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  • I am a Gp Registrar and an Independent Pharmacist Prescriber and have taught Pharmacists wanting to become Independent Prescribers and warned them about prescribing in areas they are unfamiliar with. The vast majority heed that warning. Having done both degrees I realise that there is no substitute for the clinical knowledge you must first acquire before considering prescribing other than the ability to prescribe. It's a shame that my Pharmacist colleagues have fallen foul of this assumption to be able to prescribe is all that is needed. Even as a GP registrar I have to double check myself to make sure that I know what is right and what could be dangerous, weigh that against clinical judgement and then prescribe. The idea was great but the course is very short to become prescribers and there are even shorter courses for accelerated accreditation in as little as 3 months. 10 years minimum against 3 months seems a little disproportionate and perhaps they should be asked to complete areas of physiology and human disease before being allowed to attend a course in prescribing.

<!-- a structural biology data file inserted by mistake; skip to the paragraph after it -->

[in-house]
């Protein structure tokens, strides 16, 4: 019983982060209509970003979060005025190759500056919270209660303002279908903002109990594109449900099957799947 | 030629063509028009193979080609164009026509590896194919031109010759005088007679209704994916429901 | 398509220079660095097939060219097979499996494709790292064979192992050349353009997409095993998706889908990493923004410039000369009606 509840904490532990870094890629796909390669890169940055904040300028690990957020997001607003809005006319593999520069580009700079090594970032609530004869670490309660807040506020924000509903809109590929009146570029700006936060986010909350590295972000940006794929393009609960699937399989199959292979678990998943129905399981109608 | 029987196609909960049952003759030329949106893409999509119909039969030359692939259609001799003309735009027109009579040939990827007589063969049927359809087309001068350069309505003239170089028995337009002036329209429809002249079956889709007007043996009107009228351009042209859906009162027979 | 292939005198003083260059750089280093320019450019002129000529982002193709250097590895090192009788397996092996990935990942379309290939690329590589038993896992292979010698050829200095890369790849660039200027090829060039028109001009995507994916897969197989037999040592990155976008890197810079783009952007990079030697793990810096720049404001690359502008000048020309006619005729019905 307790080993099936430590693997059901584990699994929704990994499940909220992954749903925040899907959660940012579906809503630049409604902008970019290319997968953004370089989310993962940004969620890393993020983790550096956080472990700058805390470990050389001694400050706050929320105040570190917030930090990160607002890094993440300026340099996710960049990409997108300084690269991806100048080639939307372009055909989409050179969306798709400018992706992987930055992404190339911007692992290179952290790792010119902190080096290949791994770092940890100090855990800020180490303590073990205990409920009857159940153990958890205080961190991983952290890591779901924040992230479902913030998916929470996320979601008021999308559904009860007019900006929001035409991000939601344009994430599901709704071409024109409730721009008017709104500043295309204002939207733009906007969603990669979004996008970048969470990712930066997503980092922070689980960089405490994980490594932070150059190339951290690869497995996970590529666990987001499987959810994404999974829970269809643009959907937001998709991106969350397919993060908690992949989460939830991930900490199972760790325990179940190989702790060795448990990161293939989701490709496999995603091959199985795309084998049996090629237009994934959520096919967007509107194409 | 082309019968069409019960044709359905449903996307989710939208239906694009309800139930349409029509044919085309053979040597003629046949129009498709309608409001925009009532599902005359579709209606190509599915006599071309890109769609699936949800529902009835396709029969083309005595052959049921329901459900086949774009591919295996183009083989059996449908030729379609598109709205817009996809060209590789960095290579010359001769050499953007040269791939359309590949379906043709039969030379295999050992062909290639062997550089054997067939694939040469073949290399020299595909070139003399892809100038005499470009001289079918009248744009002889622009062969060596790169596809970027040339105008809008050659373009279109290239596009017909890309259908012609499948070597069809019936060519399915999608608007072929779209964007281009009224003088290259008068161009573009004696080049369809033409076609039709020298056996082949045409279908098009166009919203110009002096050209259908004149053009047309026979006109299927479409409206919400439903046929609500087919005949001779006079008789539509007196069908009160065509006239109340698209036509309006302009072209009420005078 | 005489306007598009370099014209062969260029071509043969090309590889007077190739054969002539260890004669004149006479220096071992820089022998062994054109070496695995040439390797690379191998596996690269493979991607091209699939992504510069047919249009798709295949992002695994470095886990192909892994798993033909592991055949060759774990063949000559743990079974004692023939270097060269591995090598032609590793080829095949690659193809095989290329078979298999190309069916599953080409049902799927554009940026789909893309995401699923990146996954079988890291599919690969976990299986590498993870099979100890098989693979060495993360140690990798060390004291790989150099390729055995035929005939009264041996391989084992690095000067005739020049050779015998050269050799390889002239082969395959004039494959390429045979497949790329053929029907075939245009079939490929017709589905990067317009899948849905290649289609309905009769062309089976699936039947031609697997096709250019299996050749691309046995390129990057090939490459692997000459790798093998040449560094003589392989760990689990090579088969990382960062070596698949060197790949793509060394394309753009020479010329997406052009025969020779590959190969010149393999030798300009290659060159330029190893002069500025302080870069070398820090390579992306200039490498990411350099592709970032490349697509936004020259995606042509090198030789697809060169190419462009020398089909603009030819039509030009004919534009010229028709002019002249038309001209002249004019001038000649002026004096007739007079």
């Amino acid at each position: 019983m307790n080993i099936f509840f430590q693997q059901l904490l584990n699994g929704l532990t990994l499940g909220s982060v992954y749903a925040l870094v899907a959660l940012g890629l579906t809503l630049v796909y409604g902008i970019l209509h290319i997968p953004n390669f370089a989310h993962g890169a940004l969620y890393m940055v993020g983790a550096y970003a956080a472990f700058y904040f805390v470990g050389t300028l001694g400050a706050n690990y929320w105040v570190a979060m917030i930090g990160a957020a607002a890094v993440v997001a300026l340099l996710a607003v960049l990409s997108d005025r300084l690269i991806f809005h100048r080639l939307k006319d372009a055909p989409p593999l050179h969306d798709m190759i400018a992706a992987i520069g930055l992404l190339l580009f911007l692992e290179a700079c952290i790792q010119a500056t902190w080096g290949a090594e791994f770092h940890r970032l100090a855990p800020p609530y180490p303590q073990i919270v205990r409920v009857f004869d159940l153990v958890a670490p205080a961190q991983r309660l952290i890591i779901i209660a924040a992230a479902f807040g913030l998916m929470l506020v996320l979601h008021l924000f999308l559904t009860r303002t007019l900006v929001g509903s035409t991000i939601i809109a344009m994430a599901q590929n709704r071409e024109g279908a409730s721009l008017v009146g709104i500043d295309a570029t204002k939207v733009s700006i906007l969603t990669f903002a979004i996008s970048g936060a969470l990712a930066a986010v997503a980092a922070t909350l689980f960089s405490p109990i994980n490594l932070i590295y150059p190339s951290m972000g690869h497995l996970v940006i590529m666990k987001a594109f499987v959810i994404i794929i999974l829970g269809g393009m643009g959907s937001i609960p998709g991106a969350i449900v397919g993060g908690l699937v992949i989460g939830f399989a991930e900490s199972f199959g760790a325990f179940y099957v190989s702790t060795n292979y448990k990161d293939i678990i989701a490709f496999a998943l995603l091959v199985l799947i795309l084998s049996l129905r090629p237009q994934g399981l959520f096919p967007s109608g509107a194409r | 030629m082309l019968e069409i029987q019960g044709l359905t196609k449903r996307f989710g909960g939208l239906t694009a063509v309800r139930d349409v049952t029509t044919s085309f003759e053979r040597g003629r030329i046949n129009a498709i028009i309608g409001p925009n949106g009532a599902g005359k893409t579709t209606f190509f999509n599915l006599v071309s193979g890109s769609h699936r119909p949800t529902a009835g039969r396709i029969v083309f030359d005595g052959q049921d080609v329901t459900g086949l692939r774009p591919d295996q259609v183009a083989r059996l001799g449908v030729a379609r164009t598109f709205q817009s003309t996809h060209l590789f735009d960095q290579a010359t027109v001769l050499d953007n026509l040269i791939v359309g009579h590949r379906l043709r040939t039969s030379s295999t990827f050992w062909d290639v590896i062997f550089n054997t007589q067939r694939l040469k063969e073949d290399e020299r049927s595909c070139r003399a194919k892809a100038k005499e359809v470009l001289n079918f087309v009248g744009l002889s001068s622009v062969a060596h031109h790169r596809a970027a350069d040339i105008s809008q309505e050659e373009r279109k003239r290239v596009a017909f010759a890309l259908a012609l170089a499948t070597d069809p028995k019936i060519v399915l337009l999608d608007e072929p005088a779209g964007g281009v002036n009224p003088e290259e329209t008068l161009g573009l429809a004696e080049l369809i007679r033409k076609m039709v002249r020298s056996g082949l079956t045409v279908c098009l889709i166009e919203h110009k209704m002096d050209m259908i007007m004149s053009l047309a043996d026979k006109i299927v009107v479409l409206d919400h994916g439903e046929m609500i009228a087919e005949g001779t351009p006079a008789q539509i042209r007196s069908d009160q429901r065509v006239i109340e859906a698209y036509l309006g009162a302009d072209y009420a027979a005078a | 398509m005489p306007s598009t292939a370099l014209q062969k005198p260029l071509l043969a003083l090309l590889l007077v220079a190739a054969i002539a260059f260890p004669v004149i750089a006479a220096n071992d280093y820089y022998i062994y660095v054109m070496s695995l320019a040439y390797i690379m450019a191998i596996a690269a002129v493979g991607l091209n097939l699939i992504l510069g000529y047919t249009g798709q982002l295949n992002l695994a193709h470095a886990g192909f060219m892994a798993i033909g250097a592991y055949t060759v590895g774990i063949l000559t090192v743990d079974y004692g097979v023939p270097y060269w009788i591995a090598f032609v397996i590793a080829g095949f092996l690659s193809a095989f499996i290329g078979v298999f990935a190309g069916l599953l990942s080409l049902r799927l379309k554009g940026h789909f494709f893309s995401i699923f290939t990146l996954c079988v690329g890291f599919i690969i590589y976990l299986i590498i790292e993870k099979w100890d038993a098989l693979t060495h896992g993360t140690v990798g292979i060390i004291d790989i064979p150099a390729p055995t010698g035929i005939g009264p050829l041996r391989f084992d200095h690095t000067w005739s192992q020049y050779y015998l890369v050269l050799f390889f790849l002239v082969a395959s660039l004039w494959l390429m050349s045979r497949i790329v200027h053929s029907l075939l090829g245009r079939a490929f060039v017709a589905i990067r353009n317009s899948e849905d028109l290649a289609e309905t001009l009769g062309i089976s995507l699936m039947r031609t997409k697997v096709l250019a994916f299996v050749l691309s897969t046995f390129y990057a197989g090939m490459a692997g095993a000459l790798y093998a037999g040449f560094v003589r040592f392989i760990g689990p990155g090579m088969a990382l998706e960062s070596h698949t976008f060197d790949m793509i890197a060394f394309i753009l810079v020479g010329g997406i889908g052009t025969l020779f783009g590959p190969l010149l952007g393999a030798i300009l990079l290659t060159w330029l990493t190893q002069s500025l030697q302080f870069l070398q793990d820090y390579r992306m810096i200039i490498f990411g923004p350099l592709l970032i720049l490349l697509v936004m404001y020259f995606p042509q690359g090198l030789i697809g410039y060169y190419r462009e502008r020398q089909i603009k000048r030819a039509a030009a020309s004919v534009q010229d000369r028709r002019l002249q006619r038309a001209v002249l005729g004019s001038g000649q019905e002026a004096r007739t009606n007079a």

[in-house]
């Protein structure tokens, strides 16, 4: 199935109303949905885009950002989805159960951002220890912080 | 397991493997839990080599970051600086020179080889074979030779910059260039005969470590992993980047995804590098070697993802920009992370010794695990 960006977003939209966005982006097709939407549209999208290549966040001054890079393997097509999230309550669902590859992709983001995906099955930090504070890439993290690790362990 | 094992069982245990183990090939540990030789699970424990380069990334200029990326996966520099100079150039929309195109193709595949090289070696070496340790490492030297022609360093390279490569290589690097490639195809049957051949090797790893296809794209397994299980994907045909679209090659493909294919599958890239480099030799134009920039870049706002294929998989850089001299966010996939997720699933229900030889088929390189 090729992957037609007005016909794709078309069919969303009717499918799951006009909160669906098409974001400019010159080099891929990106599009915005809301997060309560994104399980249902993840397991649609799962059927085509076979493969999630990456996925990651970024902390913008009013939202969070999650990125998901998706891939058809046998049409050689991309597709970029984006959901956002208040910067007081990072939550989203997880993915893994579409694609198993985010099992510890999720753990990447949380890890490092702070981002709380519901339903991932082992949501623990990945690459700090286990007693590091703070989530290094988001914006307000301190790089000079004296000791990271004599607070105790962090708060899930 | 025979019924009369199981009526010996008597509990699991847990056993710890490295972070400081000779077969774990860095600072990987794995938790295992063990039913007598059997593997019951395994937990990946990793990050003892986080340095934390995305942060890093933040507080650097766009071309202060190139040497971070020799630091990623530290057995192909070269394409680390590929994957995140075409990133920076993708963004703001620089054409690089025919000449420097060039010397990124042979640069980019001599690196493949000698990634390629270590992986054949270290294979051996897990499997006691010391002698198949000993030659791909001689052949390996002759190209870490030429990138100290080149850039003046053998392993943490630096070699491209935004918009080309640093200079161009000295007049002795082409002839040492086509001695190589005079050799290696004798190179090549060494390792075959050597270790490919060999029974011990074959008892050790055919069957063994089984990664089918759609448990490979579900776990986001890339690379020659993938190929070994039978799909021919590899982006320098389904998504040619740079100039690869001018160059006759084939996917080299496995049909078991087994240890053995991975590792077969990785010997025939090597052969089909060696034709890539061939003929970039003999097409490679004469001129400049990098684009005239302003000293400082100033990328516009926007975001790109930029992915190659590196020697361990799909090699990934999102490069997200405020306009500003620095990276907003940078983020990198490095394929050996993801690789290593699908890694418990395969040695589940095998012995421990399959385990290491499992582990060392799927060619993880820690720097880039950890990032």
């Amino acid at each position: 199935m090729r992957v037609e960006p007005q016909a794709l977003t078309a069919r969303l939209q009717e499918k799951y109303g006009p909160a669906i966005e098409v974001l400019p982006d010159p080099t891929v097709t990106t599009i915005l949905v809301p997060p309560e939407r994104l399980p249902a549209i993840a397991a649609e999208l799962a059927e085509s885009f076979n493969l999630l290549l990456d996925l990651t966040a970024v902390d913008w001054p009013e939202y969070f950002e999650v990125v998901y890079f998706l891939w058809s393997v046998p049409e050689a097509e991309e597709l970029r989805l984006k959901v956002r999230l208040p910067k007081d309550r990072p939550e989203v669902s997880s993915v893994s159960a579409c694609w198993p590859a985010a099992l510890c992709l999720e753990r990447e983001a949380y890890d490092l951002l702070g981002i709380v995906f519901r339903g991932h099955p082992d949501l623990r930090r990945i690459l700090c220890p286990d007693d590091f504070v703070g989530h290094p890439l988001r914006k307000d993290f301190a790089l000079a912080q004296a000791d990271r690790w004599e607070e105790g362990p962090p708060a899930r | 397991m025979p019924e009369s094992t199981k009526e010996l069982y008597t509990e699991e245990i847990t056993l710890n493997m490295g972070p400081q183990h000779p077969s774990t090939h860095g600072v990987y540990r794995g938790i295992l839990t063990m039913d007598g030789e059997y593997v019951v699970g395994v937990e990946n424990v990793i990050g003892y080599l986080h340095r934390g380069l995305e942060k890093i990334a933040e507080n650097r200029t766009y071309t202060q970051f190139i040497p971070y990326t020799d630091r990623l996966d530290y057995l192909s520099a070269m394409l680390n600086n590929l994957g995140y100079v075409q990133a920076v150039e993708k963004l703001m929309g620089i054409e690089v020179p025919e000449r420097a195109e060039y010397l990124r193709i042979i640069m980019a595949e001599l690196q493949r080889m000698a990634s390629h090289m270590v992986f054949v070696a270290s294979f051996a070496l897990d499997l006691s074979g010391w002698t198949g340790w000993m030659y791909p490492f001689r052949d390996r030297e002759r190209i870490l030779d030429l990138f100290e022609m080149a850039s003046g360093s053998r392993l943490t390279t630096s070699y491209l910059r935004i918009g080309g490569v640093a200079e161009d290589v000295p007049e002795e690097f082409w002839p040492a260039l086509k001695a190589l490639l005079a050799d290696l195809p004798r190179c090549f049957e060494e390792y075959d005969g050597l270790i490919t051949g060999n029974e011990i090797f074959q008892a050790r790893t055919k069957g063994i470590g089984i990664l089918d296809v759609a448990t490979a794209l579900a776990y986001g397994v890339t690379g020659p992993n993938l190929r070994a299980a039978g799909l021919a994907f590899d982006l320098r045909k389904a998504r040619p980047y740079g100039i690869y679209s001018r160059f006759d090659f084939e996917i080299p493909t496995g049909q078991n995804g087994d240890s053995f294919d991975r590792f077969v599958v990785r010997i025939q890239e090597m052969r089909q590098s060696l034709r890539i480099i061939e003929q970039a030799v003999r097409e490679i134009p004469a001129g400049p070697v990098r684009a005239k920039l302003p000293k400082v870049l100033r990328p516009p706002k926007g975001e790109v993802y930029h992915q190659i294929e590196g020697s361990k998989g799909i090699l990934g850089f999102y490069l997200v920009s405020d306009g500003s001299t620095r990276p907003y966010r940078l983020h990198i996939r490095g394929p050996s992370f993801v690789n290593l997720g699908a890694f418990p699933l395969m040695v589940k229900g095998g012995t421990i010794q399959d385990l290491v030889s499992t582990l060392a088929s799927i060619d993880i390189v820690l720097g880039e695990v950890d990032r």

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  • The issue with non medical prescribing is that it is give you almost full prescribing rights akin to a doctor.

    What is needed is limited prescribing roles whereby non doctors can prescribe on pre agreed protocols , bit like PGDs , in very narrow scope, with regular audit and review.

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  • I have provided mentoring for 3 practitioners in the last 3 years, for "prescribing status". Whilst the clinicians involved were dedicated, hardworking and keen to learn, I realised that the syllabus has many short cuts and assumptions and there is some collusion between th professional and academic bodies involved to "get this pushed thru". In their own words, the clinicians involved (senior Practice Nurses and a very motivated Pharmacist) repeatedly expressed their concern that prescribing is just part of doing a clinical assessment and that a knowledge of the BNF in a chosen field is NOT the same as hours in face to face consultations with peer review. I admire and value their contribution but there is a rush to "release them into the wild" and they and their patients are perhaps more vulnerable than they should be as a result. In my practice(s) I always build in review time and impress that being "immediately interruptable" is part of the evolving role of a GP in our new PCN/ Multidisciplinary world. Practices who employ such staff need to prove in the Job description and to the CQC that these Practitioners are not to be shoved in a Consulting Room and expected to "get on with it regardless" of their knowledge gaps. I still have some of my own gaps after 30 years. It's about HOW these clinicians are employed and how much support they are given day after day.